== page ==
The issue is being discussed currently in Rhode Island and California, among others.

\”We are the first,\’\’ said Meyer, adding that Connecticut\’s bill is viewed as a national model.

\”We\’ll all sleep better tonight, knowing that we passed this legislation,\’\’ said Sen. Gary LeBeau, an East Hartford Democrat.

Sen. Rob Kane, a Republican who represents Watertown, said that mattresses are not an issue in the towns he represents in Litchfield County. He said he did not understand why someone in his district would need to pay a fee when there is not a problem there.

\”I don\’t see it as a problem in my district,\’\’ Kane told his colleagues in the Senate circle. \”Everybody is going to have pay a fee for a few bad apples. … I would argue this is not consumer-friendly. We\’re paying for the ills of the cities because they\’re not able to control this problem on their own.\’\’

Sen. L. Scott Frantz, a Greenwich Republican, said it would be better to increase the fines for the illegal dumping of mattresses, adding, \”I don\’t think I\’ve changed my mattress in 30 years.\’\’

But Sen. Andres Ayala, a Bridgeport Democrat, said, \”It is a serious issue in our city.\’\’

Sen. John Kissel, an Enfield Republican, said that he fears that local residents near the border would drive up Interstate 91 to Massachusetts in order to save $10 or $15 on a mattress. Residents, he said, already drive immediately over the border into Longmeadow, Massachusetts on Route 5 to save 20 to 25 cents for a gallon of gasoline.

\”On balance, at this time, I have to vote with the consumer,\’\’ said Kissel, who opposed the measure. \”We can\’t paint ourselves into a corner to be first in the nation in this, that, and the other thing.\’\’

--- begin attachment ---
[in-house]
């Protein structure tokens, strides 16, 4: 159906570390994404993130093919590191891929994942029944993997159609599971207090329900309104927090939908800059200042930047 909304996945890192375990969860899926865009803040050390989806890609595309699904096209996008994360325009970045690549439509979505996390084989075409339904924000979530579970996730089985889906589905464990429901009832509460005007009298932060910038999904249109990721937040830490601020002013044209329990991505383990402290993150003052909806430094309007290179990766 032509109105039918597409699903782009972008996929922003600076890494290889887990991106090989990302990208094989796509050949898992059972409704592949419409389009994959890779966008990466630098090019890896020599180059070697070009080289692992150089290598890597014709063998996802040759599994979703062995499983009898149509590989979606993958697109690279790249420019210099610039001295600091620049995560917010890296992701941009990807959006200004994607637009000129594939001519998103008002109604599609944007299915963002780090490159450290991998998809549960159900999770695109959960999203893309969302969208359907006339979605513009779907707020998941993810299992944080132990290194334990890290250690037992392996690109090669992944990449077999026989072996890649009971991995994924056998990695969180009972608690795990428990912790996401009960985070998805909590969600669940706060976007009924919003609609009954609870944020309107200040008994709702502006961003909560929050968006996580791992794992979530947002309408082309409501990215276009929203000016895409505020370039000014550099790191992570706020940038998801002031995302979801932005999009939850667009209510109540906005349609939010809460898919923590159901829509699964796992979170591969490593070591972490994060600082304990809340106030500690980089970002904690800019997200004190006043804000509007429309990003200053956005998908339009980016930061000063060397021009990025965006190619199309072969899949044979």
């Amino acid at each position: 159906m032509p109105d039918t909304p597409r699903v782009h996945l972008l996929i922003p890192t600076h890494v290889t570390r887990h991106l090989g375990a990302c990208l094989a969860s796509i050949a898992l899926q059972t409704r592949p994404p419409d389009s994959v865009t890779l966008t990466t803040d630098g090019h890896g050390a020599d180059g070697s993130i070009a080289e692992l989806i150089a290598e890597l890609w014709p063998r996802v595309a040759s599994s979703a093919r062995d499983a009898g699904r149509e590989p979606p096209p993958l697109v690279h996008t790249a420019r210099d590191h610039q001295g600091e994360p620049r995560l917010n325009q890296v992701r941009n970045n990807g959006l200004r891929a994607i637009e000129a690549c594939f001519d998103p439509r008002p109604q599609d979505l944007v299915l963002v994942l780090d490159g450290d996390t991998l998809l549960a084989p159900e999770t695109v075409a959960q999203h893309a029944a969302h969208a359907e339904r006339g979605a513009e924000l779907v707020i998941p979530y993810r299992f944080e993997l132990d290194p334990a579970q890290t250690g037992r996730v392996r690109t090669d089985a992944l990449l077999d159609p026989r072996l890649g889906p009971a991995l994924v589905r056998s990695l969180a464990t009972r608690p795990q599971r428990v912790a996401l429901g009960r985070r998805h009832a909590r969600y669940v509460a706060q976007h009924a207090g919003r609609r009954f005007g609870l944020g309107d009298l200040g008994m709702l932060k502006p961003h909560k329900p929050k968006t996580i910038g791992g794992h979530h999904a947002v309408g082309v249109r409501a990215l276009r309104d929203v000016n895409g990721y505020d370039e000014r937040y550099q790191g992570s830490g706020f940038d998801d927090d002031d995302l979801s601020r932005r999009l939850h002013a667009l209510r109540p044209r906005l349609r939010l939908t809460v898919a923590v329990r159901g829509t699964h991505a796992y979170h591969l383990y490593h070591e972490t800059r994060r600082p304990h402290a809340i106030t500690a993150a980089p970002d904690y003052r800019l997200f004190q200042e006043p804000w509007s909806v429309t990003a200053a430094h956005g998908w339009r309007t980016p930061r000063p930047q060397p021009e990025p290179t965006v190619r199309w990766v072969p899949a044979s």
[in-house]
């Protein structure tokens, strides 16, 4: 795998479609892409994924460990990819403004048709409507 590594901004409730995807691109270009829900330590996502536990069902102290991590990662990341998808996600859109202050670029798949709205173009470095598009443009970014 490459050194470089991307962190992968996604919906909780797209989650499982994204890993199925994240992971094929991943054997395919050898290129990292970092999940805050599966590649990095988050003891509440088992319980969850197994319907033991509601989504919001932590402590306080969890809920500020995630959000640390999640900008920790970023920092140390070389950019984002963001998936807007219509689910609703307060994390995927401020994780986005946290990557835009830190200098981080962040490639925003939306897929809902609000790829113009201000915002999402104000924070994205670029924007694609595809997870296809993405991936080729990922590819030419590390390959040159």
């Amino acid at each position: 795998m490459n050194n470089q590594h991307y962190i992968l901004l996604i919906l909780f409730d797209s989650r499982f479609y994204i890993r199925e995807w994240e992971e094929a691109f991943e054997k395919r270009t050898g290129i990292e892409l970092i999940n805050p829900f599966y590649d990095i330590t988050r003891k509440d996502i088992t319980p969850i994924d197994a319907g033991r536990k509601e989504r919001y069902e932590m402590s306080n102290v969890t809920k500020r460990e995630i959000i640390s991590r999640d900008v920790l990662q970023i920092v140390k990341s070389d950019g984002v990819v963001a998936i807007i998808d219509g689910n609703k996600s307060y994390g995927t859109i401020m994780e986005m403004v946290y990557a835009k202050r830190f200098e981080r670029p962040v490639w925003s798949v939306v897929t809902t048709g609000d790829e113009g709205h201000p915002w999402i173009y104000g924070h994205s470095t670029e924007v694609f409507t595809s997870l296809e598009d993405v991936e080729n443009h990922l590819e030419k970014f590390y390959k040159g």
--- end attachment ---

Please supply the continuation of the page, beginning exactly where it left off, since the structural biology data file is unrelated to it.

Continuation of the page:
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25 thoughts on “CT To Become First In Nation To Mandate Mattress Recycling; Growing Problem in Cities

  1. tao

    oh, so this will be another successful program ran by our state? within two years they’ll claim $12 is not enough and bump it up to $15, then after next two years $20, etc…

    1. tao

      another thing “The issue is being discussed currently in Rhode Island and California” – these are definitely states that we should take example from, afterall they’re doing just great…

      1. paul

        You are so right Tao. Just another way to reach deeper into our pockets and trustme, the politicians have no shame in doing so.

  2. walls

    More fees! More fees!

    A lot of the inner city ‘low info’s’ [they can't read, but occasionally look at newspapers for the 'pictures'] would be against this … because random mattresses on sidewalks are *great places* to have public sex. This leads to more democratic voters. So herein lies the conundrum.

    Democratic politicians love more taxes and fees. But they also love more democratic voters. So how do they vote on this issue?